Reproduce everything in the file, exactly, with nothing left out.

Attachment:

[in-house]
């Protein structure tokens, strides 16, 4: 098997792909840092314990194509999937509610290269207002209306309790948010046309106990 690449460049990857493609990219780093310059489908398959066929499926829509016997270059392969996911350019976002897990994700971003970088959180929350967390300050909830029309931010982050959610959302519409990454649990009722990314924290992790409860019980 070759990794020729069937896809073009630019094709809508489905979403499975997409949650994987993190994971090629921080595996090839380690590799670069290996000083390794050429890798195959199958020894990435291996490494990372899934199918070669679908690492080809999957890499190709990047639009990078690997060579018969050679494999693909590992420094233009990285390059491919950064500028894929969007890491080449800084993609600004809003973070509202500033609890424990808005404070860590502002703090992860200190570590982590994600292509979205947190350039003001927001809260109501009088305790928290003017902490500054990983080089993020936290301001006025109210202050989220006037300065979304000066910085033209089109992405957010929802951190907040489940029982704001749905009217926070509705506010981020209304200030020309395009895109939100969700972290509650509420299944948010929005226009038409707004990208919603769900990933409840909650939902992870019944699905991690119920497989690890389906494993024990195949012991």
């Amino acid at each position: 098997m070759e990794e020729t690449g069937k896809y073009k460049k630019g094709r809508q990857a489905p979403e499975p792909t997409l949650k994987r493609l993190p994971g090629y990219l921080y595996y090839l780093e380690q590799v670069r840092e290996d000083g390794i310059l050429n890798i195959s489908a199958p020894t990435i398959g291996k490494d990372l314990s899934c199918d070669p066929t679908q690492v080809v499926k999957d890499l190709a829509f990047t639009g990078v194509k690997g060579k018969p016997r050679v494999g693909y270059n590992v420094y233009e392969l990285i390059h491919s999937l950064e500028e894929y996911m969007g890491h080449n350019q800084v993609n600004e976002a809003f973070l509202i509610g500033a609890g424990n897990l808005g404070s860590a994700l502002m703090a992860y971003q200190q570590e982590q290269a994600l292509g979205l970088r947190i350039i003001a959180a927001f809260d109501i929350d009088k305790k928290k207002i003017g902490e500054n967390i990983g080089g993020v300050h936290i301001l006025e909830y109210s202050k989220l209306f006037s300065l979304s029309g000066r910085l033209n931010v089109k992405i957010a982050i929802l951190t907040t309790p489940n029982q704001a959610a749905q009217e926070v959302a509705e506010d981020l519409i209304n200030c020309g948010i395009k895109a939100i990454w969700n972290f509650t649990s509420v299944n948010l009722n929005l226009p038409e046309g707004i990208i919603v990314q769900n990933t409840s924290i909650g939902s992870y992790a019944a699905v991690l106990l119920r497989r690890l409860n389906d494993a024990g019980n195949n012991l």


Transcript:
[in-house]
């Protein structure tokens, strides 16, 4: 098997792909840092314990194509999937509610290269207002209306309790948010046309106990 690449460049990857493609990219780093310059489908398959066929499926829509016997270059392969996911350019976002897990994700971003970088959180929350967390300050909830029309931010982050959610959302519409990454649990009722990314924290992790409860019980 070759990794020729069937896809073009630019094709809508489905979403499975997409949650994987993190994971090629921080595996090839380690590799670069290996000083390794050429890798195959199958020894990435291996490494990372899934199918070669679908690492080809999957890499190709990047639009990078690997060579018969050679494999693909590992420094233009990285390059491919950064500028894929969007890491080449800084993609600004809003973070509202500033609890424990808005404070860590502002703090992860200190570590982590994600292509979205947190350039003001927001809260109501009088305790928290003017902490500054990983080089993020936290301001006025109210202050989220006037300065979304000066910085033209089109992405957010929802951190907040489940029982704001749905009217926070509705506010981020209304200030020309395009895109939100969700972290509650509420299944948010929005226009038409707004990208919603769900990933409840909650939902992870019944699905991690119920497989690890389906494993024990195949012991």
């Amino acid at each position: 098997m070759e990794e020729t690449g069937k896809y073009k460049k630019g094709r809508q990857a489905p979403e499975p792909t997409l949650k994987r493609l993190p994971g090629y990219l921080y595996y090839l780093e380690q590799v670069r840092e290996d000083g390794i310059l050429n890798i195959s489908a199958p020894t990435i398959g291996k490494d990372l314990s899934c199918d070669p066929t679908q690492v080809v499926k999957d890499l190709a829509f990047t639009g990078v194509k690997g060579k018969p016997r050679v494999g693909y270059n590992v420094y233009e392969l990285i390059h491919s999937l950064e500028e894929y996911m969007g890491h080449n350019q800084v993609n600004e976002a809003f973070l509202i509610g500033a609890g424990n897990l808005g404070s860590a994700l502002m703090a992860y971003q200190q570590e982590q290269a994600l292509g979205l970088r947190i350039i003001a959180a927001f809260d109501i929350d009088k305790k928290k207002i003017g902490e500054n967390i990983g080089g993020v300050h936290i301001l006025e909830y109210s202050k989220l209306f006037s300065l979304s029309g000066r910085l033209n931010v089109k992405i957010a982050i929802l951190t907040t309790p489940n029982q704001a959610a749905q009217e926070v959302a509705e506010d981020l519409i209304n200030c020309g948010i395009k895109a939100i990454w969700n972290f509650t649990s509420v299944n948010l009722n929005l226009p038409e046309g707004i990208i919603v990314q769900n990933t409840s924290i909650g939902s992870y992790a019944a699905v991690l106990l119920r497989r690890l409860n389906d494993a024990g019980n195949n012991l």